Gunmen executed a chief of the Kaiowa-Guarani Indian tribe in western Brazil and disappeared with his body Friday, according to Funai, the country's federal indigenous affairs agency.
Funai spokesman Bruno Perez said in an emailed statement that more than 40 "hooded and heavily armed" gunmen raided the Tekoha Guaiviry village in Mato Grosso do Sul state and fatally shot chief Nisio Gomes.
He said the gunmen fled into the surrounding jungle in two pickup trucks with Gomes' body.
Simone Fernandes, a Funai spokeswoman, said it appeared the gunmen were hired by local ranchers seeking to intimidate and expel the tribe from land that both sides claim as their own.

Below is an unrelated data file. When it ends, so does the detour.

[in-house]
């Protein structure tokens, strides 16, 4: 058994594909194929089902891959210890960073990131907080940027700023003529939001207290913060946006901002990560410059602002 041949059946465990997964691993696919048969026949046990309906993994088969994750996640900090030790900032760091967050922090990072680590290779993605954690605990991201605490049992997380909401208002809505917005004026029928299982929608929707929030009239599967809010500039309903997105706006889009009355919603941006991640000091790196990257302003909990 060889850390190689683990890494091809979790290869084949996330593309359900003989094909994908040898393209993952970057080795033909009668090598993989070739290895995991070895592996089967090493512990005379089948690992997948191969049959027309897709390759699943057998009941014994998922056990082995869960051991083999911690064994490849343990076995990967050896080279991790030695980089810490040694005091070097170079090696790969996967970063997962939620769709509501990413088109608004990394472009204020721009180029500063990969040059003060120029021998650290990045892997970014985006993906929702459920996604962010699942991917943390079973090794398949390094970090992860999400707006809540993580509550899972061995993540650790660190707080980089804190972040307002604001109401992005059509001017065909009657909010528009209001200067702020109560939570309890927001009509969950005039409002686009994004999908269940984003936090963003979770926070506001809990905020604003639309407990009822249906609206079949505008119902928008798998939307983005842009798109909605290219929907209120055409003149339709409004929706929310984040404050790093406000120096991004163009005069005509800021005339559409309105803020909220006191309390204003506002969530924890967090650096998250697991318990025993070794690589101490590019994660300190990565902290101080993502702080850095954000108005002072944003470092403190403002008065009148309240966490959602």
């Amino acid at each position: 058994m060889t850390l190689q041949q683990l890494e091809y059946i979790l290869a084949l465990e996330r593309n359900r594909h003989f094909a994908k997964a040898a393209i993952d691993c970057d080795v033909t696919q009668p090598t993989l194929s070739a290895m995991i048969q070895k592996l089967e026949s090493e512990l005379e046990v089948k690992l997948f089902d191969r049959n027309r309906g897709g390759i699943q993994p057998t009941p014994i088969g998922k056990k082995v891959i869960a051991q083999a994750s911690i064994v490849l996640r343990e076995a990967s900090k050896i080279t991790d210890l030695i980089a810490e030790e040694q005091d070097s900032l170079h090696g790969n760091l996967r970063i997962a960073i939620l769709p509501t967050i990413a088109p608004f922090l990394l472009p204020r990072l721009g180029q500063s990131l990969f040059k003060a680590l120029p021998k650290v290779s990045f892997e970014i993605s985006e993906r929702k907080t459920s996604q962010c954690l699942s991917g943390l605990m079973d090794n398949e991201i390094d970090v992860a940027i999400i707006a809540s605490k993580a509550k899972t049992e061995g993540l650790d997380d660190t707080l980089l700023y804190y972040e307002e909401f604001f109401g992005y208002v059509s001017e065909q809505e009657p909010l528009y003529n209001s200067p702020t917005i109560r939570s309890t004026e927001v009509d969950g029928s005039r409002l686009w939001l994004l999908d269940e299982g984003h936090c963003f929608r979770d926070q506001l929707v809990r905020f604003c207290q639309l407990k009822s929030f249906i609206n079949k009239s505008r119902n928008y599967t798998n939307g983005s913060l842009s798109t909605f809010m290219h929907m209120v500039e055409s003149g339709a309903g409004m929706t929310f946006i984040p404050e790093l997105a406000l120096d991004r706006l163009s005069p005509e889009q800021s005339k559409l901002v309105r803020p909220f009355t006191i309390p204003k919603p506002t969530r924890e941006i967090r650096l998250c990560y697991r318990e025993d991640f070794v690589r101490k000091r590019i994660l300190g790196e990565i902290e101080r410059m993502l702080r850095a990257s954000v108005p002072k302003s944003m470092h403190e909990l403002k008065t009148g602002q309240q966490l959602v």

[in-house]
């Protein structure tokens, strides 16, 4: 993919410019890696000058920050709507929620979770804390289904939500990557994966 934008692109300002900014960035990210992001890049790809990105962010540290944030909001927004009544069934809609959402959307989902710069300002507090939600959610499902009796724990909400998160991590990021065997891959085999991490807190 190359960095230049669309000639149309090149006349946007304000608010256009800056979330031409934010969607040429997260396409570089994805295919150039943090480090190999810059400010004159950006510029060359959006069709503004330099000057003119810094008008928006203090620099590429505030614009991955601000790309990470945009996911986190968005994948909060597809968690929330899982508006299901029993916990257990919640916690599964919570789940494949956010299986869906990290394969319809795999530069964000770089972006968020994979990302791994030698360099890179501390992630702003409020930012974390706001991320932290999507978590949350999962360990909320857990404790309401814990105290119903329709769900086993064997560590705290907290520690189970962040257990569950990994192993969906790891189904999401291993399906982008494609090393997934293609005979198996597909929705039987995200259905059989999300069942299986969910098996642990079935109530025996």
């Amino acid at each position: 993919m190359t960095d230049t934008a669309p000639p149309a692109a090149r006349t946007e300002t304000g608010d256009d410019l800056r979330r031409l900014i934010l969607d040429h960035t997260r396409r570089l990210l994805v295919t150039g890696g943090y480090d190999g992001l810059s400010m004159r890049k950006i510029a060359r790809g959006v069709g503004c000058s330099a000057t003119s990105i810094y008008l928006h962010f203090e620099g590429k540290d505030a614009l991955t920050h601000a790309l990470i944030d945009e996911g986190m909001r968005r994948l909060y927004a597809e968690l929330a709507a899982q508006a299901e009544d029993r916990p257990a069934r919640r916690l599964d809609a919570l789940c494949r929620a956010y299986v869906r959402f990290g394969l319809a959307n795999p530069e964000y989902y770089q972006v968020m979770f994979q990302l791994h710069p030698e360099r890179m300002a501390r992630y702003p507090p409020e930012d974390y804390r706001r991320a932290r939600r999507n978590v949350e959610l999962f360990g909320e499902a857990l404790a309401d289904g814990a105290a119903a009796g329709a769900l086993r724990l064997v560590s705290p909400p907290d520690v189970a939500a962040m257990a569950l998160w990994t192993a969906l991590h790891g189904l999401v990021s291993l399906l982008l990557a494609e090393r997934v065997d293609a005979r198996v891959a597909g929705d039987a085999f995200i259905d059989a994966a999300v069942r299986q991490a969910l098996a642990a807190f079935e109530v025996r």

The Roman Catholic Church-backed Indian Missionary Council said Gomes was shot several times in the head, chest, legs and arms.
He was "summarily executed in front of his son," said Renato Santana, a spokesman for the council.
Santana said witnesses reported that the gunmen also kidnapped two youths and one child.
He said 60 members of Gomes' tribe had occupied a large piece of land on Nov. 1 located between two ranches near Brazil's frontier with Paraguay.
He said the land is part of traditional Indian territory but didn't know the size of the area occupied by Gomes' group.
"Everything indicates that ranchers, who want the land to raise cattle and plant sugarcane, hired the gunmen to get rid of Gomes, who was an outspoken defender of Indian rights," Santana said.